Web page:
ANN ARBOR — The University of Michigan led the nation with 22 faculty members -- 14 of them affiliated with the U-M Medical School -- elected as 2019 fellows of the American Association for the Advancement of Science.
The U-M researchers are among 443 newly elected fellows announced today by AAAS.
The Medical School faculty, and their U-M and U.S. colleagues, were chosen as AAAS Fellows by their peers for their “scientifically or socially distinguished efforts to advance science or its applications.” U-M had more 2019 fellows than any other single university, according to AAAS.
The new U-M fellows are listed below; those with a primary or joint appointment in the Medical School are marked with an asterisk:
* Brian D. Athey, Michael Savageau Collegiate Professor and chair, Department of Computational Medicine and Bioinformatics, professor of psychiatry, Medical School, director of Data Science Initiative, for distinguished contributions to bioinformatics, launching the integrative biomedical informatics field to create Visible Human, Virtual Soldier, Cell Line Ontology, and tranSMART data analytic platforms.
Daniel Atkins, professor emeritus, School of Information, professor emeritus of electrical engineering and computer science, College of Engineering, for distinguished contributions to computer architecture, collaboratories and digital libraries, and national leadership in computer and computational science policy.
* David A. Bloom, Jack Lapides Professor of Urology, Medical School, for distinguished contributions to pediatric urology, particularly for the management of neurogenic bladder, laparoscopy in cryptorchidism, hypospadias repair and vesicoureteral reflux outcomes, and medical history.
F. DuBois Bowman, professor of biostatistics and dean, School of Public Health, for outstanding innovative statistical research advancing the field of biomedical imaging statistics and yielding breakthroughs particularly in neurological disorders and mental health.
* Susan V. Brooks, Christin Carter-Su Collegiate Professor of Physiology, professor of molecular and integrative physiology, Medical School, professor of biomedical engineering, College of Engineering, for distinguished contributions to the field of muscle biology, particularly understanding age-associated skeletal muscle wasting and weakness, increased susceptibility to injury, and impaired recovery.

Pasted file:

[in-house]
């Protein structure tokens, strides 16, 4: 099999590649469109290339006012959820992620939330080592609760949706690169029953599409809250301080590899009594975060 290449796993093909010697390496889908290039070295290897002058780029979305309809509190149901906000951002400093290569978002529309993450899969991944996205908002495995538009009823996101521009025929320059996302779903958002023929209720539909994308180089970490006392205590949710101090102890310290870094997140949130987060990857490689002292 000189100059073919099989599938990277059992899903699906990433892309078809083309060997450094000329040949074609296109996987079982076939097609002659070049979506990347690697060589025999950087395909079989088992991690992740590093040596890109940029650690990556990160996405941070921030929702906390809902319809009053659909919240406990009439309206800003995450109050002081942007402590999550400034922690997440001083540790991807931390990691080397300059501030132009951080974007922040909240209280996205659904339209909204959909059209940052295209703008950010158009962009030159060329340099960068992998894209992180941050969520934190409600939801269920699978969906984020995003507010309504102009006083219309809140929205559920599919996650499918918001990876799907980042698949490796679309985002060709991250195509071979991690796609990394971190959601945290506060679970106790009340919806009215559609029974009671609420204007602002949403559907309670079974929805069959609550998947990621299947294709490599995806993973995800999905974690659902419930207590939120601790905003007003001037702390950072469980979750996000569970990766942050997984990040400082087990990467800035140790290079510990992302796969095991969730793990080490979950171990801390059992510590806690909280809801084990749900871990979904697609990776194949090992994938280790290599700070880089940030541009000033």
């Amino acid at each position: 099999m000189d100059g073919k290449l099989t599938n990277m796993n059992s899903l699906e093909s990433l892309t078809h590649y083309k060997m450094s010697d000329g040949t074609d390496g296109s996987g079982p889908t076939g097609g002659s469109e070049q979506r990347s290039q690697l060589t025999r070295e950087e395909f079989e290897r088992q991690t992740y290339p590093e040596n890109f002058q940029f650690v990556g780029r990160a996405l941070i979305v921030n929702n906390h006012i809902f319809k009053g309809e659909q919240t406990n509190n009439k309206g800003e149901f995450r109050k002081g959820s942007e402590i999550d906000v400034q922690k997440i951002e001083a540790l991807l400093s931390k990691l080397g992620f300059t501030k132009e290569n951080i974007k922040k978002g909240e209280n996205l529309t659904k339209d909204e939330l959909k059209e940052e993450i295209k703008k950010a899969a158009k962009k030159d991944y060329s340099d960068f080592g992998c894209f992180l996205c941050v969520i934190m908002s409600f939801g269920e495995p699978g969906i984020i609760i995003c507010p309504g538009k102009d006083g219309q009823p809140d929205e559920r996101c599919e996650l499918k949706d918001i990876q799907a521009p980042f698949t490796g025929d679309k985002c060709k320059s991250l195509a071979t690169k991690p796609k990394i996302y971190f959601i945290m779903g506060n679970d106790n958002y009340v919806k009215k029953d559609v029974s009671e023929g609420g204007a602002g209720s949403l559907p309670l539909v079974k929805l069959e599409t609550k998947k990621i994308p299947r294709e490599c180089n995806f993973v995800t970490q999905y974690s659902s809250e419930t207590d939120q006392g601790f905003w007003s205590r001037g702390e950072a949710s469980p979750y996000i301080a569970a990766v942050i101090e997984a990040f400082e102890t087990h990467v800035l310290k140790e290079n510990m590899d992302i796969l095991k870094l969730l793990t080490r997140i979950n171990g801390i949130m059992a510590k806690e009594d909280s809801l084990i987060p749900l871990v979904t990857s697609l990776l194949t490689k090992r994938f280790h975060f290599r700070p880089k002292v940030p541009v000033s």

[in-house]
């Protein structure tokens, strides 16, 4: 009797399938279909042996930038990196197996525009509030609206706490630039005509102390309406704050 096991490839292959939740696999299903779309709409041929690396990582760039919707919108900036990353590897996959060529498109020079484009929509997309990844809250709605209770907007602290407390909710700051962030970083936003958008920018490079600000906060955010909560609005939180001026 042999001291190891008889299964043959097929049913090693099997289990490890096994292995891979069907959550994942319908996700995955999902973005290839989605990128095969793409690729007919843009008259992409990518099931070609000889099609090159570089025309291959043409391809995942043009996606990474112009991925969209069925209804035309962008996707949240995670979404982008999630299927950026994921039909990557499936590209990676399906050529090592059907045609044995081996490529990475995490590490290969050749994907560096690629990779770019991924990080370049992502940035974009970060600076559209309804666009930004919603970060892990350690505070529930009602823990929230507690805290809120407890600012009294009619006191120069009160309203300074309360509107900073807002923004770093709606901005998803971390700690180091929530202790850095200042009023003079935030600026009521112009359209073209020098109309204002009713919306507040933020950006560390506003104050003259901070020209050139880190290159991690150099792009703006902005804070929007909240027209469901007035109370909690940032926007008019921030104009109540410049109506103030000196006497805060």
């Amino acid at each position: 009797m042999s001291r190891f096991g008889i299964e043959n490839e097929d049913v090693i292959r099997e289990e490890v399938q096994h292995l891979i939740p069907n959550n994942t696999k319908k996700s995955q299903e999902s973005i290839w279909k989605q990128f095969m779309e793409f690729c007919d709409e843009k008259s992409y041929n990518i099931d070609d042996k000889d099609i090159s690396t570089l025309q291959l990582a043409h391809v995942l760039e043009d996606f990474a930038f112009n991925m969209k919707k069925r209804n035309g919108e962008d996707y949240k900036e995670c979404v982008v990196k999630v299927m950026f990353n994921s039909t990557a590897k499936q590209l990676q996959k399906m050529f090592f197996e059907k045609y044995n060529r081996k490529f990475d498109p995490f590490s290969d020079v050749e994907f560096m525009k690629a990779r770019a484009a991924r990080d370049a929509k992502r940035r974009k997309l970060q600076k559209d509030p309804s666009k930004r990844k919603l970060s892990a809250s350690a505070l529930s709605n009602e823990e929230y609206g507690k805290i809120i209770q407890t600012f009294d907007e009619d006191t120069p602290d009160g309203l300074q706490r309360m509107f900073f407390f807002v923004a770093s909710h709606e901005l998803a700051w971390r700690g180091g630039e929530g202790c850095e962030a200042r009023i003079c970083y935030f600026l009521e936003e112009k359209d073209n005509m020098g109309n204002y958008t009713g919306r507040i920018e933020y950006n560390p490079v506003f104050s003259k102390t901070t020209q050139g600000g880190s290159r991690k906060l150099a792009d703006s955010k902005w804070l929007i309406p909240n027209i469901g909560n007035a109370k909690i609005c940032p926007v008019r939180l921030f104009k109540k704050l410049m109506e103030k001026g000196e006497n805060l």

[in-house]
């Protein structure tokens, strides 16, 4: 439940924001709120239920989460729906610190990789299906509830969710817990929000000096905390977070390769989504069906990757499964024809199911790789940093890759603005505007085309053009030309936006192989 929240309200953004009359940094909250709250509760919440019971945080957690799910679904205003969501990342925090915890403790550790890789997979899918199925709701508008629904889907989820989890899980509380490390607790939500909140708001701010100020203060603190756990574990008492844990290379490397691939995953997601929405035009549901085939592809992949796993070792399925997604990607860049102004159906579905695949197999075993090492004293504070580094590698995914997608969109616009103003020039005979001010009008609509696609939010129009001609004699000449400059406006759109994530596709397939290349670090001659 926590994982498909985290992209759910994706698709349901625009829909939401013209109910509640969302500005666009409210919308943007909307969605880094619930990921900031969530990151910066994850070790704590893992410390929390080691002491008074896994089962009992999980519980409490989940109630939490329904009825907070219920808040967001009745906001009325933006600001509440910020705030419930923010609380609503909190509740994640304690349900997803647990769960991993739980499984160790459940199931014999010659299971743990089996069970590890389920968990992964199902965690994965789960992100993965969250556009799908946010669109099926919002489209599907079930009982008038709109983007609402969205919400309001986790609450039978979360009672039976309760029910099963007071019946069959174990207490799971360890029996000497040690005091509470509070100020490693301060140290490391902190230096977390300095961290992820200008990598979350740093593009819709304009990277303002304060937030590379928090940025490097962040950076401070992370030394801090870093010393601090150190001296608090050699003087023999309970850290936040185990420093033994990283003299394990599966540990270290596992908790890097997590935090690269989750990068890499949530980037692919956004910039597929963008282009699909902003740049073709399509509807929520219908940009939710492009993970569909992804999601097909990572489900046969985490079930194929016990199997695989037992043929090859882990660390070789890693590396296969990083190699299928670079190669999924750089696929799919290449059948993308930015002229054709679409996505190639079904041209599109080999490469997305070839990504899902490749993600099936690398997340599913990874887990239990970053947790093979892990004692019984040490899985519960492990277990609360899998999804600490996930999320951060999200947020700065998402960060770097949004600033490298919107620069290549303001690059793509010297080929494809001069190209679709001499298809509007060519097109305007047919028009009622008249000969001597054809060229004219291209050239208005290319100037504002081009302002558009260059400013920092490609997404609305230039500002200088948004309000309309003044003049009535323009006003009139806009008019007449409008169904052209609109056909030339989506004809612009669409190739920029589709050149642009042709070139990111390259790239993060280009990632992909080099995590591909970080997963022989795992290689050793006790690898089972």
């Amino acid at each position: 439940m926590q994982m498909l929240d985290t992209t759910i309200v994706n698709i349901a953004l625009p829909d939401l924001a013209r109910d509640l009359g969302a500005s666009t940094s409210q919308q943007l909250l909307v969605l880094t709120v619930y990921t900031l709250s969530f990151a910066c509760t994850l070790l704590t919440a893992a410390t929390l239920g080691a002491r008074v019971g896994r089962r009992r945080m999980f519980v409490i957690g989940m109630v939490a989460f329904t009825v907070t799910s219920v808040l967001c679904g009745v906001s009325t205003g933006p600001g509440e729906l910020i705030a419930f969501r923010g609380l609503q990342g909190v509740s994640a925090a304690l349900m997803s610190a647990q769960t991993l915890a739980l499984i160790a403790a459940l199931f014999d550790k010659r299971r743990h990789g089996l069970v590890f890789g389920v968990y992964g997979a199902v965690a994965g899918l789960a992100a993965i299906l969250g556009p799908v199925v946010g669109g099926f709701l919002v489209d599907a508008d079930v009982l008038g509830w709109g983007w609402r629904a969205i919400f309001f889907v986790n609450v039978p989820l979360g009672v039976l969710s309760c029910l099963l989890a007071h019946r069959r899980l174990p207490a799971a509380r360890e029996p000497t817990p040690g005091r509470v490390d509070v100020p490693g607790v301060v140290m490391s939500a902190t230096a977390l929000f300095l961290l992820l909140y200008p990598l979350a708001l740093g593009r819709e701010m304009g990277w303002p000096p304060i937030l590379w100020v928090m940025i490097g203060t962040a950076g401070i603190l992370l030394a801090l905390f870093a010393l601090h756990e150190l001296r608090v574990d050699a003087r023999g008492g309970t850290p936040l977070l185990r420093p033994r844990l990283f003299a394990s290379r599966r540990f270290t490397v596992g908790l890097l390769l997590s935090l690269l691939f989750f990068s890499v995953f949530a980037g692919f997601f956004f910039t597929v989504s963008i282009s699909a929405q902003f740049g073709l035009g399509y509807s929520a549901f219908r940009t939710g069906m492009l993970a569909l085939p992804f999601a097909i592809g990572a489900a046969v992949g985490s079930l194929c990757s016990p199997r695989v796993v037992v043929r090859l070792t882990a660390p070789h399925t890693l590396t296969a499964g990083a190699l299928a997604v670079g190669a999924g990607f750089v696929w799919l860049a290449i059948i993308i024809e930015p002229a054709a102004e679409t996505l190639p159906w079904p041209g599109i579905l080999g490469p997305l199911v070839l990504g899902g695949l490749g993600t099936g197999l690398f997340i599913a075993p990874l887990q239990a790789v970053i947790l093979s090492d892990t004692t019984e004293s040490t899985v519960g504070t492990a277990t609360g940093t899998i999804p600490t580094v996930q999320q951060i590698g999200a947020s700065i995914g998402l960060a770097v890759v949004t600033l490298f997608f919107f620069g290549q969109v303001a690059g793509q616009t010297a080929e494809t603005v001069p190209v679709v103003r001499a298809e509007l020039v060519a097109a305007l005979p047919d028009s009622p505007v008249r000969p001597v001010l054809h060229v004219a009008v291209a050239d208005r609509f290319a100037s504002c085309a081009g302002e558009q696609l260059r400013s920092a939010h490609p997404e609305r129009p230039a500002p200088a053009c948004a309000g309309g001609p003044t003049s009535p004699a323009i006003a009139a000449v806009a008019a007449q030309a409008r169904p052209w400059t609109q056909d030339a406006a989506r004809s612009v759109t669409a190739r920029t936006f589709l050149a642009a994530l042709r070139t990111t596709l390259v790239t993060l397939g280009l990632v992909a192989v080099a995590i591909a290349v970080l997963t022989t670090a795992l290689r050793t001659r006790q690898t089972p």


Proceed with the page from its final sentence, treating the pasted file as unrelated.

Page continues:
* Vernon B. Carruthers, professor of microbiology and immunology, Medical School, for distinguished contributions to the field of molecular parasitology, particularly with respect to his work on the egress of Toxoplasma parasites from host cells.
* Maria G. Castro, R.C. Schneider Collegiate Professor, professor of neurosurgery and professor of cell and developmental biology, Medical School, for distinguished contributions to the field of neuroimmunology, brain tumor biology, and development of immune-mediated gene therapies for treating brain cancer, and for mentoring women and minorities.
William S. Currie, professor, School for Environment and Sustainability and Program in the Environment (SEAS and College of Literature, Science, and the Arts), for advancing society’s understanding of ecosystem function through advanced modeling, particularly nutrient cycling and carbon balance in forests and wetlands and their responses to human-driven change.
Meghan Duffy, professor, Department of Ecology and Evolutionary Biology, College of Literature, Science, and the Arts, for outstanding research into the ecology and evolution of infectious diseases in natural populations of Daphnia, and for contributions to the mental health of graduate students.
* John Francis Greden, Rachel Upjohn Professor of Psychiatry and Clinical Neurosciences, professor of psychiatry and research professor, Molecular and Behavioral Neuroscience Institute, Medical School, for distinguished contributions to the fields of stress, neuroendocrine, sleep, and pharmacogenomic neurosciences, and for advancing precision health approaches for major depressive disorders and treatment resistant depression.
Odest Chadwicke Jenkins, associate professor of electrical engineering and computer science, College of Engineering, for distinguished contributions to the field of robotics and artificial intelligence, particularly for robot learning from human demonstration, cloud robotics, and broadening participation in computing.